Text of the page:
After a strong bull market that lasted from November 2016 (following Trump's victory) to January 2017, CAD/JPY reversed for many months until June. Since then, the exchange rate has strengthened thanks to underlying strength in the Canadian dollar. The loonie has been supported in the latter half of 2017 by strong economic growth and interest rate hikes.
The Canadian dollar is currently mixed. CAD is weakening against the US dollar and the British pound, while making gains versus the Japanese yen and the Australian dollar. Yesterday, the loonie managed to end the day slightly higher against the US dollar. Unfortunately, the currency has given up yesterday's gains thanks to the ongoing US dollar rebound.
Turning to recent news, Reuters is reporting that a Mexican business leader has claimed that a new NAFTA deal could be reached in 10 days. Moises Kalach made the statements yesterday. He is the current head of the CCE business lobby, which represents Mexico's private sector in the NAFTA negotiations. With NAFTA looking more and more like a done deal, news headlines relating to NAFTA are having a limited impact on the Canadian dollar. Instead, the currency is trading primarily as a function of recent US dollar strength. As global growth decelerates, rising US bond yields are making the US dollar a more attractive investment destination relative to the loonie. The Canadian dollar is selling off as a result.
While we upgraded our outlook on the Canadian dollar to neutral earlier this week, recent weakness means that the broader trend is looking bearish again. Later today, we will downgrade our short-term outlook to bearish. We expect to downgrade our medium-term outlook back to bearish later this week or next week.
The USD/CAD exchange rate is currently above 1.2850. The euro is flat against the Canadian dollar, with EUR/CAD currently above 1.5690. The pound is up slightly against the Canadian dollar, with GBP/CAD trading above 1.7940.
This is a very light week for economic data relating to the Canadian dollar, as no significant data releases are scheduled for this week. Last week, the Bank of Canada maintained its existing interest rates, while suggesting that accommodative policies were set to continue.
The Japanese yen is mostly lower today, and is selling off against all major currencies except the Australian dollar and the euro. Yesterday, the currency weakened alongside rising bond yields. Looking at USD/JPY, the pair managed to close higher despite overall weakness in the US dollar and a significant sell-off in the S&P 500 during US trading hours. While USD/JPY tends to track risk sentiment, the yen has become more sensitive to bond yields in recent times.
With limited news headlines and developments from Japan, the yen is mostly trading as a function of bond yields. As Japanese 10-year bond yields are fixed around 0% by the Bank of Japan, the difference between US and Japanese yields is just under 3% (as US 10-year bonds are currently yielding around 3%). While higher US yields have failed to weaken the yen in the past, interest rates have been driving currency markets since late March. As we have written before, this is because slowing global growth is reducing optimism for riskier investments. In the past, investors ignored rising US yields and chased investments such as technology and emerging market stocks. Today, rising US bond yields are hurting asset values as global growth decelerates. Our short-term outlook on the yen is bearish, while our medium-term outlook is neutral.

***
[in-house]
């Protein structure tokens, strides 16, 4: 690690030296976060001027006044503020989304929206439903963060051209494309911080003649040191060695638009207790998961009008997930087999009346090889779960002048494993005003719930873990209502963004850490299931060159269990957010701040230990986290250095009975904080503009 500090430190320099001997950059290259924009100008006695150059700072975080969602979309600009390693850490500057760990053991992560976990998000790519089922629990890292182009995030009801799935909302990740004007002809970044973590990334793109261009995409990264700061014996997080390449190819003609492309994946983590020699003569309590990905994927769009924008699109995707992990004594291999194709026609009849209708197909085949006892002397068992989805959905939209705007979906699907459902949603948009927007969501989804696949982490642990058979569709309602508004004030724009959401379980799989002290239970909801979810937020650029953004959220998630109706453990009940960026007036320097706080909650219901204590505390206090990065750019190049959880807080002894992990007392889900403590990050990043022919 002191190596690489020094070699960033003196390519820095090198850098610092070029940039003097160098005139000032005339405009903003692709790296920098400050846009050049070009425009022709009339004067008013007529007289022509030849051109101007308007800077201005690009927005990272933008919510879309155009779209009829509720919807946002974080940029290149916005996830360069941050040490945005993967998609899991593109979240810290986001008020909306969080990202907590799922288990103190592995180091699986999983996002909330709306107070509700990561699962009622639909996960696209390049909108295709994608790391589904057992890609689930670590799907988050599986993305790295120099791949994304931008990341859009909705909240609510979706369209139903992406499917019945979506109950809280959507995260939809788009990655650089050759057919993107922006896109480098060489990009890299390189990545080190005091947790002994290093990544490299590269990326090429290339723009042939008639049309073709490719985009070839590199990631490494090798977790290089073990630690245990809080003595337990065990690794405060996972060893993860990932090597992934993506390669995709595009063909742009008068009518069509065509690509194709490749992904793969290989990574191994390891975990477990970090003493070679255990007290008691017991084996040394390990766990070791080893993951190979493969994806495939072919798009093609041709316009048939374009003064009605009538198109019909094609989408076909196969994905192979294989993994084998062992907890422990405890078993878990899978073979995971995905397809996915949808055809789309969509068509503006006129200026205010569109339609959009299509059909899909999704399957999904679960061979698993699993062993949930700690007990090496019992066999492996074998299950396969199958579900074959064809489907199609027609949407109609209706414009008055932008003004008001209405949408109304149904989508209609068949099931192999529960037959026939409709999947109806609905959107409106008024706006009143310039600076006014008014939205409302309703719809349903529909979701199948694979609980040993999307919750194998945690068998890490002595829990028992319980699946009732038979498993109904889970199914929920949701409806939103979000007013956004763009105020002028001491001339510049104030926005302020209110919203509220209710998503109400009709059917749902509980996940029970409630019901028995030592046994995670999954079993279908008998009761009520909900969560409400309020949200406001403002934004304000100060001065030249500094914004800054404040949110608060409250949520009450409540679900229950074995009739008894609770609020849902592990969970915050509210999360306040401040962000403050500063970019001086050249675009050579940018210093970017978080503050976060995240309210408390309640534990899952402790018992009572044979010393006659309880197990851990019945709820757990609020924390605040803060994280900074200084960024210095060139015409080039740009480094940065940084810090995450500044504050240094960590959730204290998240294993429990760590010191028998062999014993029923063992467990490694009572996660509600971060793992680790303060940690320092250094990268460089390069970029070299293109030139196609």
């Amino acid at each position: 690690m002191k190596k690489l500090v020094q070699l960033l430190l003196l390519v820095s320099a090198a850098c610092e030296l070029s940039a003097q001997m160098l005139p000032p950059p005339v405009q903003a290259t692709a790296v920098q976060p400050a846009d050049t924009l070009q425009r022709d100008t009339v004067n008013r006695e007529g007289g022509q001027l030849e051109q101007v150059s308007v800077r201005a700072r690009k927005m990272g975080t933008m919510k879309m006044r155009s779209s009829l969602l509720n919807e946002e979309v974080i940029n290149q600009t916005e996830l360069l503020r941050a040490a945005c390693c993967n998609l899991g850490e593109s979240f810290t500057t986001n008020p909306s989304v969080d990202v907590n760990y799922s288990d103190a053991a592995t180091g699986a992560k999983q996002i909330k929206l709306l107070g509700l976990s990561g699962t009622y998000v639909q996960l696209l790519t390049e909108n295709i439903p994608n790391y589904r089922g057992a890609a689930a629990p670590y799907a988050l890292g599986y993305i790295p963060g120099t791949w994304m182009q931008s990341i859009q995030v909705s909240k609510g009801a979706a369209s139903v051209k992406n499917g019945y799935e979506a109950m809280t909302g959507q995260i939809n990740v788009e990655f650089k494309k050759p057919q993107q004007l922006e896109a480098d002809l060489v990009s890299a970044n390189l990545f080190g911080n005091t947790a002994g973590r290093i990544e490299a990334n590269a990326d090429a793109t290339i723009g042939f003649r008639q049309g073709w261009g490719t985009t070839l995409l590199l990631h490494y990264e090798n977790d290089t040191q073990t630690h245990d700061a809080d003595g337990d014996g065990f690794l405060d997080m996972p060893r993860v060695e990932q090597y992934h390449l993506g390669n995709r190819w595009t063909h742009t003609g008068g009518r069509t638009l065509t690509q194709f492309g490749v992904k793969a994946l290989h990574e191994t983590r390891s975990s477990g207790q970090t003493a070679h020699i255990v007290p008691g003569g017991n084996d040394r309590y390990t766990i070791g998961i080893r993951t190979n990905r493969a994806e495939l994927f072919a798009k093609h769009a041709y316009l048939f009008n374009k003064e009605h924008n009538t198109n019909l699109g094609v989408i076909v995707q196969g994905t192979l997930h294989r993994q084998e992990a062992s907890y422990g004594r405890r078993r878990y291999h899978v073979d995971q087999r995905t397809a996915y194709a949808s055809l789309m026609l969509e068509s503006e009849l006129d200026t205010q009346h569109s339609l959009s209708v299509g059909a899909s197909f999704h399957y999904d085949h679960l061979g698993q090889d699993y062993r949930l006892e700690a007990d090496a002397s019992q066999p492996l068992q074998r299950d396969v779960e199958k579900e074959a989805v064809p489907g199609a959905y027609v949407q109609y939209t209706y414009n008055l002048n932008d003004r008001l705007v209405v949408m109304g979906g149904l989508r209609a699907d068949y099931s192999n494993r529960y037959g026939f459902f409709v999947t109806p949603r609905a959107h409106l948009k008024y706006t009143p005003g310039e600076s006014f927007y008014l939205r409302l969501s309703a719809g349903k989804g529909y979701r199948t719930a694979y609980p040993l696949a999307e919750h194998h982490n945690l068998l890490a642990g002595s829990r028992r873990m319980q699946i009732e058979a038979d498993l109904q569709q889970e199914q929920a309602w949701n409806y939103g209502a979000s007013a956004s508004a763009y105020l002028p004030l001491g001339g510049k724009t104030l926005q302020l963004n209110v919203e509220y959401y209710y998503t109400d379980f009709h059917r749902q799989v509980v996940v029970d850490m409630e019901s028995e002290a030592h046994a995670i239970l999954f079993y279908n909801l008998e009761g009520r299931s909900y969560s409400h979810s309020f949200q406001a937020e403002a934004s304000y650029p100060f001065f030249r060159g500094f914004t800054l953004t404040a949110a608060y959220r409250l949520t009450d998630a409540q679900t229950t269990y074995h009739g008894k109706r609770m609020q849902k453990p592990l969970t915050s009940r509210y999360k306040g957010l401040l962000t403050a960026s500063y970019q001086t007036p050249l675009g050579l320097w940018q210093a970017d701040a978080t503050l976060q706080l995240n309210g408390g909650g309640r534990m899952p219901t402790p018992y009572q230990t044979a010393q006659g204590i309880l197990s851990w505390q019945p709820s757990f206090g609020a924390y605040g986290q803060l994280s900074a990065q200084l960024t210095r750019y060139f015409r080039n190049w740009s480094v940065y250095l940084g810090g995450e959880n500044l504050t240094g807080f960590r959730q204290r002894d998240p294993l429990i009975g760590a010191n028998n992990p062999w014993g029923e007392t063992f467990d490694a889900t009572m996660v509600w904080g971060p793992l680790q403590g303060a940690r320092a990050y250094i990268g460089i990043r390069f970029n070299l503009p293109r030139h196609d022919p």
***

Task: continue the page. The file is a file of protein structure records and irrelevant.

USD/JPY is currently trading above 109.20. EUR/JPY is currently up slightly and trading above 133.20.
Looking at Japanese economic data and events this week, the Bank of Japan’s upcoming meeting will be watched closely. The March Nikkei manufacturing PMI (53.3 vs. 52.6 expected) was ahead of expectations. The leading economic index for February (106 vs. 105.8 expected) was ahead of expectations. The All Industry Activity Index for February (0.4%) met expectations. Tomorrow, we’ll see foreign investment in Japanese equities and Japanese investment in foreign bonds. On Friday, the most important day, we’ll get the latest interest rate decision from the Bank of Japan, its outlook report and a press conference. We’ll also see the Tokyo consumer price index for April, the unemployment rate for March and March household spending. Finally, we’ll get March industrial production, and March retail sales, and March housing starts.
As the pair trades sideways, we are now neutral on CAD/JPY. Looking at technical conditions, CAD/JPY is now trading within normal conditions. This is based on various indicators looking at a daily chart of the pair.
As the pair weakens, we are now bearish on CAD/JPY in the medium-term. Note that the pair is now trading within a normal range. This is based on technical indicators looking at a weekly chart of the pair.
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